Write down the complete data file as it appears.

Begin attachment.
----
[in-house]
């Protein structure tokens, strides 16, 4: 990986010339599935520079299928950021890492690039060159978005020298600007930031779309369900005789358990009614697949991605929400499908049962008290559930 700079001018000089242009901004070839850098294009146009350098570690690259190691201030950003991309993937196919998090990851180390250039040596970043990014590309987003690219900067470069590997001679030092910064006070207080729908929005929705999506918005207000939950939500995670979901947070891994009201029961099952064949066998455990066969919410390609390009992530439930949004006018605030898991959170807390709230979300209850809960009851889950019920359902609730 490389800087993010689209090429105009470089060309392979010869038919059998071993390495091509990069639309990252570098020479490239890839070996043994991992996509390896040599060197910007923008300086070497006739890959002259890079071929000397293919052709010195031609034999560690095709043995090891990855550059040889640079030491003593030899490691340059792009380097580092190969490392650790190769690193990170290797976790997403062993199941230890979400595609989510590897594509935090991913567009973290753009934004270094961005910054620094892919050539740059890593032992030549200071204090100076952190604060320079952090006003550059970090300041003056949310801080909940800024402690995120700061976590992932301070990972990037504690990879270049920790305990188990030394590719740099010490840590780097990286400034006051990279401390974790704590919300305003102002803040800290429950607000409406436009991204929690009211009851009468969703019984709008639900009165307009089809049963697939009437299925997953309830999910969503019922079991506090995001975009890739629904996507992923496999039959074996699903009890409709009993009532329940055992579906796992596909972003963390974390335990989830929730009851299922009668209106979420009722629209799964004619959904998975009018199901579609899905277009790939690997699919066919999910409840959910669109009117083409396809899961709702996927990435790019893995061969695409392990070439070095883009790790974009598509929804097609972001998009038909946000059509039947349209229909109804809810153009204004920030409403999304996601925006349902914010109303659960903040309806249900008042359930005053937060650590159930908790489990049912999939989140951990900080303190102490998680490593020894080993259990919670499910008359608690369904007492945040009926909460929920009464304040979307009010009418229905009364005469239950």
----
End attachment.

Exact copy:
[in-house]
């Protein structure tokens, strides 16, 4: 990986010339599935520079299928950021890492690039060159978005020298600007930031779309369900005789358990009614697949991605929400499908049962008290559930 700079001018000089242009901004070839850098294009146009350098570690690259190691201030950003991309993937196919998090990851180390250039040596970043990014590309987003690219900067470069590997001679030092910064006070207080729908929005929705999506918005207000939950939500995670979901947070891994009201029961099952064949066998455990066969919410390609390009992530439930949004006018605030898991959170807390709230979300209850809960009851889950019920359902609730 490389800087993010689209090429105009470089060309392979010869038919059998071993390495091509990069639309990252570098020479490239890839070996043994991992996509390896040599060197910007923008300086070497006739890959002259890079071929000397293919052709010195031609034999560690095709043995090891990855550059040889640079030491003593030899490691340059792009380097580092190969490392650790190769690193990170290797976790997403062993199941230890979400595609989510590897594509935090991913567009973290753009934004270094961005910054620094892919050539740059890593032992030549200071204090100076952190604060320079952090006003550059970090300041003056949310801080909940800024402690995120700061976590992932301070990972990037504690990879270049920790305990188990030394590719740099010490840590780097990286400034006051990279401390974790704590919300305003102002803040800290429950607000409406436009991204929690009211009851009468969703019984709008639900009165307009089809049963697939009437299925997953309830999910969503019922079991506090995001975009890739629904996507992923496999039959074996699903009890409709009993009532329940055992579906796992596909972003963390974390335990989830929730009851299922009668209106979420009722629209799964004619959904998975009018199901579609899905277009790939690997699919066919999910409840959910669109009117083409396809899961709702996927990435790019893995061969695409392990070439070095883009790790974009598509929804097609972001998009038909946000059509039947349209229909109804809810153009204004920030409403999304996601925006349902914010109303659960903040309806249900008042359930005053937060650590159930908790489990049912999939989140951990900080303190102490998680490593020894080993259990919670499910008359608690369904007492945040009926909460929920009464304040979307009010009418229905009364005469239950």